An increase in the federal minimum wage has not occurred since 2009, when it rose from $6.55 to $7.25 per hour, the last step of a three-step increase approved by Congress in 2007. However, before 2007, the minimum wage had been stuck at $5.15 per hour for ten years.
Recent efforts to raise the federal minimum wage from $7.25 an hour have stalled repeatedly, but several states and cities – from Los Angeles to New York state and Washington, D.C. – have acted on their own to raise their minimum wage rates. The efforts to raise our minimum wage range from targeting certain sectors, such as fast-food workers, to more organized efforts like those of labor groups who are pushing for $15 an hour nation-wide.
Below are current state wage increase plans over the next several years.
|State||2016 rate||2017 rate||2018 rate|
|Alaska||$9.75||No increase||No increase|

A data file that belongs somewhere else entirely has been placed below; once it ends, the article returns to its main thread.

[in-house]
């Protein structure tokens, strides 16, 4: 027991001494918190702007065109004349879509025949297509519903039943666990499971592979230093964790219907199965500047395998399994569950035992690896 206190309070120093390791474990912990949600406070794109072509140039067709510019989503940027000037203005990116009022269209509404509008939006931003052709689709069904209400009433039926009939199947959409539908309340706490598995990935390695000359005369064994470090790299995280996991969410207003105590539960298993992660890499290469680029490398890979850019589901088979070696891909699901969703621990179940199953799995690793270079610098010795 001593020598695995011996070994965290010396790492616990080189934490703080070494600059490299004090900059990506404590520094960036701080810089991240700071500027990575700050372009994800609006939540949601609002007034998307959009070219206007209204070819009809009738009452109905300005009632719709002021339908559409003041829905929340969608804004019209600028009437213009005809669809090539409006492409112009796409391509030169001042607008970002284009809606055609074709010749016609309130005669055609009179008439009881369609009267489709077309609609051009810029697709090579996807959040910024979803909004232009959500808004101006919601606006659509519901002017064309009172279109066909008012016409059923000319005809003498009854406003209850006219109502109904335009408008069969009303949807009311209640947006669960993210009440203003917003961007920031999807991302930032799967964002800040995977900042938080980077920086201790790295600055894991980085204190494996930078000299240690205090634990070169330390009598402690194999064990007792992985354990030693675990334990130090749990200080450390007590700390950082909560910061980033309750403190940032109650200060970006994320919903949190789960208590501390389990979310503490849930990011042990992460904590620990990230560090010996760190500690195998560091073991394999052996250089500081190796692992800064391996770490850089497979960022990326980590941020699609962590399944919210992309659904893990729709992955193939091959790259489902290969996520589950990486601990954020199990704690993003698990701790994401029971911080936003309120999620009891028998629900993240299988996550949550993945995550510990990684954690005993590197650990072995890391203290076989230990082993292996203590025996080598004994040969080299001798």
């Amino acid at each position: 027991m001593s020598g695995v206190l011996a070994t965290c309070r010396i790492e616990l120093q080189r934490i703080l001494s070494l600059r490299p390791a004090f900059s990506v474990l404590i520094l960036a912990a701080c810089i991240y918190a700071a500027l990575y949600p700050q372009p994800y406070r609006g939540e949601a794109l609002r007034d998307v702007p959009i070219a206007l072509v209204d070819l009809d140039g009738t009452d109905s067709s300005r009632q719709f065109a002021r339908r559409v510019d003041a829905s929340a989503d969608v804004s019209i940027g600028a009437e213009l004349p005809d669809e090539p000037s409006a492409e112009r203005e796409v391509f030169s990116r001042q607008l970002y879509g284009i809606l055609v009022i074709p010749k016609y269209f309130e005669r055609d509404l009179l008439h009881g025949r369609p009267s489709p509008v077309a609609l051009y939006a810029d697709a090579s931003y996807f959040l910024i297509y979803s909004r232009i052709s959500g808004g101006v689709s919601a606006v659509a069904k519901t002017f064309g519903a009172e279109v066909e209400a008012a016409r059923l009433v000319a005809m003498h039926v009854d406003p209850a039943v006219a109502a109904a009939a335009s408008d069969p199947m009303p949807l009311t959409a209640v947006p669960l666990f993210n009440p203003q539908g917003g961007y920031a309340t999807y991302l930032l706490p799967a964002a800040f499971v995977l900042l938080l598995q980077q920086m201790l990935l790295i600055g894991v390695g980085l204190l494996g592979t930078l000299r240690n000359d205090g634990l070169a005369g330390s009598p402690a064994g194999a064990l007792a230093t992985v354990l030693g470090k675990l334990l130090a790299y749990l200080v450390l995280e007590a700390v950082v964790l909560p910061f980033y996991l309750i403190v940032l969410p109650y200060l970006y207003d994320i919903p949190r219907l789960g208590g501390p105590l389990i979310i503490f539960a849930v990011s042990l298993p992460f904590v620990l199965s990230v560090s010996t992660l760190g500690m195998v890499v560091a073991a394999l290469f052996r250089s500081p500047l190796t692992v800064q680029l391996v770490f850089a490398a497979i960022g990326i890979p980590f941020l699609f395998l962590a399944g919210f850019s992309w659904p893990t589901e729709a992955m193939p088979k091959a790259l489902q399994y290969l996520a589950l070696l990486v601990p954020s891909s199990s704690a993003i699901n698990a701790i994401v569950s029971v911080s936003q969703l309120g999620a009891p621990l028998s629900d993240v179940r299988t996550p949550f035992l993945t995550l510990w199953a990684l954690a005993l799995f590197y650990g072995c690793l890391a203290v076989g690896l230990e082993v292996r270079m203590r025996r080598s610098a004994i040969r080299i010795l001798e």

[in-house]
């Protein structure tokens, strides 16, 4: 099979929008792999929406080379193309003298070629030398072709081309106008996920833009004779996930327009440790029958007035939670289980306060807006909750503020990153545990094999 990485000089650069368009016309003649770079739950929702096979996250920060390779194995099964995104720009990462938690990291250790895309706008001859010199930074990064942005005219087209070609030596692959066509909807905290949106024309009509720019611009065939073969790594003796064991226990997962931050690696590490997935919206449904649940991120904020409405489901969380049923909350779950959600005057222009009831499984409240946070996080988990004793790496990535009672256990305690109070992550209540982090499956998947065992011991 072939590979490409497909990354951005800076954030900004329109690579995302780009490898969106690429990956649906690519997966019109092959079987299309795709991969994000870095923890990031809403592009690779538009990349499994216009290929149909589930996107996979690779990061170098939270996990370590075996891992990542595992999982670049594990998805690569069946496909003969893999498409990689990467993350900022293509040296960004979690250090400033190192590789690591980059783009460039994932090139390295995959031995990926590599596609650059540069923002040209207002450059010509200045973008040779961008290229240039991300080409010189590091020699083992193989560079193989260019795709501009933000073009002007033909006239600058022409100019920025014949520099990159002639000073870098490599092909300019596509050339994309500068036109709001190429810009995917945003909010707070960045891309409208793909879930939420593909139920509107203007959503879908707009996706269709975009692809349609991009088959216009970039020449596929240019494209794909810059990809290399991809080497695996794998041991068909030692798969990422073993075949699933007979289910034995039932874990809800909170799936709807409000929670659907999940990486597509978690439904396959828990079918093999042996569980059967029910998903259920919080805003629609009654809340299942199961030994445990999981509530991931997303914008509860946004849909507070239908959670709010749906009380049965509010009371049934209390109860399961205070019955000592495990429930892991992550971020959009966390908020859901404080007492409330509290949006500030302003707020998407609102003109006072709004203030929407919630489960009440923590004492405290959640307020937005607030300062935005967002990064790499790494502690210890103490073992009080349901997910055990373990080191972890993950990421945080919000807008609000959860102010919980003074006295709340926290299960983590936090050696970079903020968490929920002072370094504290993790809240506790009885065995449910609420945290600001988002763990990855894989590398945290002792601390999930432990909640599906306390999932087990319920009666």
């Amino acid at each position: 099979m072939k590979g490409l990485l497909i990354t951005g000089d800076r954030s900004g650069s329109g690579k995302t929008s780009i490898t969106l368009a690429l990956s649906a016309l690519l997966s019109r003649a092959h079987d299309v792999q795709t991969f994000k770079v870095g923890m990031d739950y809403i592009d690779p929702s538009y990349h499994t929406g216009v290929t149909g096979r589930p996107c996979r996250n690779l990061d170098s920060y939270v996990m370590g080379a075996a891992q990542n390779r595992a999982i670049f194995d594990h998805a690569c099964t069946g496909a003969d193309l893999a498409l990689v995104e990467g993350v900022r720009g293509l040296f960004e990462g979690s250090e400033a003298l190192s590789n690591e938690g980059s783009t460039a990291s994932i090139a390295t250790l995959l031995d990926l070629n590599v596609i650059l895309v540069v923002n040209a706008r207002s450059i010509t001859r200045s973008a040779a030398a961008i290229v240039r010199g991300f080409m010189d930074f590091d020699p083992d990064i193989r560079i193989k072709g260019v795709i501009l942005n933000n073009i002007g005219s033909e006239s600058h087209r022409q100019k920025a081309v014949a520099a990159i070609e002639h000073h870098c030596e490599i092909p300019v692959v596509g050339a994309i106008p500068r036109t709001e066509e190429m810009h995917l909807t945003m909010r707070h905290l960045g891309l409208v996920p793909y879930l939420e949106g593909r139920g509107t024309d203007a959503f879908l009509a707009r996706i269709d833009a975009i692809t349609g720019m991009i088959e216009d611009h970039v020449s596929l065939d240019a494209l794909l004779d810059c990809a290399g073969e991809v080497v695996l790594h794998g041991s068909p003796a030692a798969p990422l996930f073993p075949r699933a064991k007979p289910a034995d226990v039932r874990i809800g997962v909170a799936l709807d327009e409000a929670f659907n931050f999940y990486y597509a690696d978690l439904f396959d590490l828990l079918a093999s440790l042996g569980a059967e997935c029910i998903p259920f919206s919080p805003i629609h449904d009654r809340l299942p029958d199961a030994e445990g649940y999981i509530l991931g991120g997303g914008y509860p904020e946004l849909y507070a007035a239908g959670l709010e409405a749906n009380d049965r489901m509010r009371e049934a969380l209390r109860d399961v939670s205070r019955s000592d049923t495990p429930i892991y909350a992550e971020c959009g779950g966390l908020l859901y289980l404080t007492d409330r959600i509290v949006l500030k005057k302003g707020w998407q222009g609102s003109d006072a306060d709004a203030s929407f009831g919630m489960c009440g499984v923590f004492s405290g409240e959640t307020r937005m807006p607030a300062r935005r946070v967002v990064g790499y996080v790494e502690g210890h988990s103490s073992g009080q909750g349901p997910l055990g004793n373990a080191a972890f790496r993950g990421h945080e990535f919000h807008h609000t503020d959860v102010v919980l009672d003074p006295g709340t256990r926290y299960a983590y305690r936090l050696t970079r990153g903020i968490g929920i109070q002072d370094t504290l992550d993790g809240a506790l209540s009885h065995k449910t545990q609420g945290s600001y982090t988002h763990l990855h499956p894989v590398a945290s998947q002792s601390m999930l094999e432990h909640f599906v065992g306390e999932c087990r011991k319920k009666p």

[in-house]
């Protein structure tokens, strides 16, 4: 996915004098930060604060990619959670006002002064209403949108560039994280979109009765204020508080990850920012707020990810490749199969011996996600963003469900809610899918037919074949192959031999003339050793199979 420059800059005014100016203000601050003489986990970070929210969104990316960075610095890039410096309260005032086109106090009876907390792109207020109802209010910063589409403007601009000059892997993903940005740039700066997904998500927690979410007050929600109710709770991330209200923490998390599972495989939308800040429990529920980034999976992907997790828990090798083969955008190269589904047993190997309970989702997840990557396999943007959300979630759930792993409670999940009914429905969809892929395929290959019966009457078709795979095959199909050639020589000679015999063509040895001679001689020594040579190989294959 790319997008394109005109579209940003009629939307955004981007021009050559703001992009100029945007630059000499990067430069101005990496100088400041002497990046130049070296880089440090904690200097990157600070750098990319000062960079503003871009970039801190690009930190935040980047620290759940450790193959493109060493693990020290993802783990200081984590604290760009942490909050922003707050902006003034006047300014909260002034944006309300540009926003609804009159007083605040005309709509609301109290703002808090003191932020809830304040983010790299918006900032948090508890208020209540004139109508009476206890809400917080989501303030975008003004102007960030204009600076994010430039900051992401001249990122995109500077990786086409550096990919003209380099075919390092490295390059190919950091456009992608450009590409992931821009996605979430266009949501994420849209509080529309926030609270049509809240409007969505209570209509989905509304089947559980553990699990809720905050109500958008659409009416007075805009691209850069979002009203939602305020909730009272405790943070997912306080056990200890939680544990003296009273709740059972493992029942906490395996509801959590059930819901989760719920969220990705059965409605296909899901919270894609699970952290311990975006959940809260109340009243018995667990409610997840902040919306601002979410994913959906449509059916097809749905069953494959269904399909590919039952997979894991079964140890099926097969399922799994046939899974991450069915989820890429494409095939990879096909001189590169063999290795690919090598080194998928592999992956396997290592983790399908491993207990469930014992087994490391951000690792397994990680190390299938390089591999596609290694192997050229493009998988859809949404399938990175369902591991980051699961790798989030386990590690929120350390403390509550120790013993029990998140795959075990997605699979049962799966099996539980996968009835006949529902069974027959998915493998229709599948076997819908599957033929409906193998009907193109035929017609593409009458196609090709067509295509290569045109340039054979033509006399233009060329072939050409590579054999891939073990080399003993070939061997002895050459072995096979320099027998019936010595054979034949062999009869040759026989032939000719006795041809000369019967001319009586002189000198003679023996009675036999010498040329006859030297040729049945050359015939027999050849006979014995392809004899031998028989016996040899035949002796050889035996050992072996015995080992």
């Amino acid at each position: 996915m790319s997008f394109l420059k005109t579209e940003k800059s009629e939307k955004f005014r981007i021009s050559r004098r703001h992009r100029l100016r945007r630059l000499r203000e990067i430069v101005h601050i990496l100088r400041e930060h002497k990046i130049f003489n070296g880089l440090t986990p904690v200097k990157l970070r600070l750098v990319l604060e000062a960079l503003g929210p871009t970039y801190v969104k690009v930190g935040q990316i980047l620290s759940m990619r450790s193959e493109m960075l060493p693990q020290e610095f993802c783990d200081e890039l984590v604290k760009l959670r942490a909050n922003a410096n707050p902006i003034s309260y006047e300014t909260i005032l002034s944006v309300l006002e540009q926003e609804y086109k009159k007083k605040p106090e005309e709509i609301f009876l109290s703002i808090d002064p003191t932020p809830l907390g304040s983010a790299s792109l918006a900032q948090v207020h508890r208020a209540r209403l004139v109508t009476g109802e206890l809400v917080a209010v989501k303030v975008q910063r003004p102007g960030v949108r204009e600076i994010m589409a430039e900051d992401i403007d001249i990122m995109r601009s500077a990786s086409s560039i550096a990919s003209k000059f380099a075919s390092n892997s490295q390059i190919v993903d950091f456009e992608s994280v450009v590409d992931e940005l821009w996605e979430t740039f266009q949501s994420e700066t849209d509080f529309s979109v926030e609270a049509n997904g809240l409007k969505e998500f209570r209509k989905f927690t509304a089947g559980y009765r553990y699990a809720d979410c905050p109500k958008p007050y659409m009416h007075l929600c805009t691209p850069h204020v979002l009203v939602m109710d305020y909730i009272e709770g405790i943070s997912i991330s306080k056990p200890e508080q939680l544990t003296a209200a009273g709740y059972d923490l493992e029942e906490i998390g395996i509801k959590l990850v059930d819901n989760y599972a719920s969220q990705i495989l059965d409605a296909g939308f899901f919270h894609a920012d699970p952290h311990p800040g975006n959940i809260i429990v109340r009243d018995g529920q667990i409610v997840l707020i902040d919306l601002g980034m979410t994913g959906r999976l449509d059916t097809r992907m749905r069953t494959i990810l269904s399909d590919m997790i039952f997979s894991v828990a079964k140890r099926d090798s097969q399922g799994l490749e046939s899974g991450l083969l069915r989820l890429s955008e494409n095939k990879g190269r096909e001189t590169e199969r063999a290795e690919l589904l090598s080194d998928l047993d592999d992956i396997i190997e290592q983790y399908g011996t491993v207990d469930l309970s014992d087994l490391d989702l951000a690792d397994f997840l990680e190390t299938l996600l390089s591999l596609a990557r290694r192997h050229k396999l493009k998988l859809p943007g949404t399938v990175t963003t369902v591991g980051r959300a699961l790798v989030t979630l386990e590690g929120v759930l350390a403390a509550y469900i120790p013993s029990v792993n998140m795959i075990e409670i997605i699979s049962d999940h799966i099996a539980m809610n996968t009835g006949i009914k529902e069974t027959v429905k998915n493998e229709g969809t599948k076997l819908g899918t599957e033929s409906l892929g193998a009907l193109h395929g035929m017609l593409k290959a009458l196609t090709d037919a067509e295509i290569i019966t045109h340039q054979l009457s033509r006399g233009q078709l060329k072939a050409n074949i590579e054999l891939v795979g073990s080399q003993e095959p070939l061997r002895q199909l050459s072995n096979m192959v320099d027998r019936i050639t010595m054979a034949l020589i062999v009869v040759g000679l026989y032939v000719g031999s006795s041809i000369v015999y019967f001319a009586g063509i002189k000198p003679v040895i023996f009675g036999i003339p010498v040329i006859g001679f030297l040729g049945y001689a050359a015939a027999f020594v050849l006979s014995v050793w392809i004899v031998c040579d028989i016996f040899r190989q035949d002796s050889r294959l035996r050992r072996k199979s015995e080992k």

|California||$10.00||No increase||No increase|
|Minnesota**||$8.00||$9.50 or $7.75||No increase|
|Nebraska||$9.00||No increase||No increase|
|New York||$9.00 or $9.75||No increase||No increase|
|Rhode Island||$9.60||No increase||No increase|
|South Dakota||$8.55||No increase||No increase|
|Washington, D.C.*||$11.50||No increase||No increase|
* Rates are effective July 1 each year.
** Rates are effective August 1 of each year.
According to the Pew Research Center, “adjusted for inflation, the federal minimum wage peaked in 1968 at $8.54 (in 2014 dollars). Since it was last raised in 2009, to the current $7.25 per hour, the federal minimum has lost about 8.1% of its purchasing power to inflation. The Economist recently estimated that, given how rich the U.S. is and the pattern among other advanced economies in the Organization for Economic Cooperation and Development, ‘one would expect America…to pay a minimum wage around $12 an hour.’”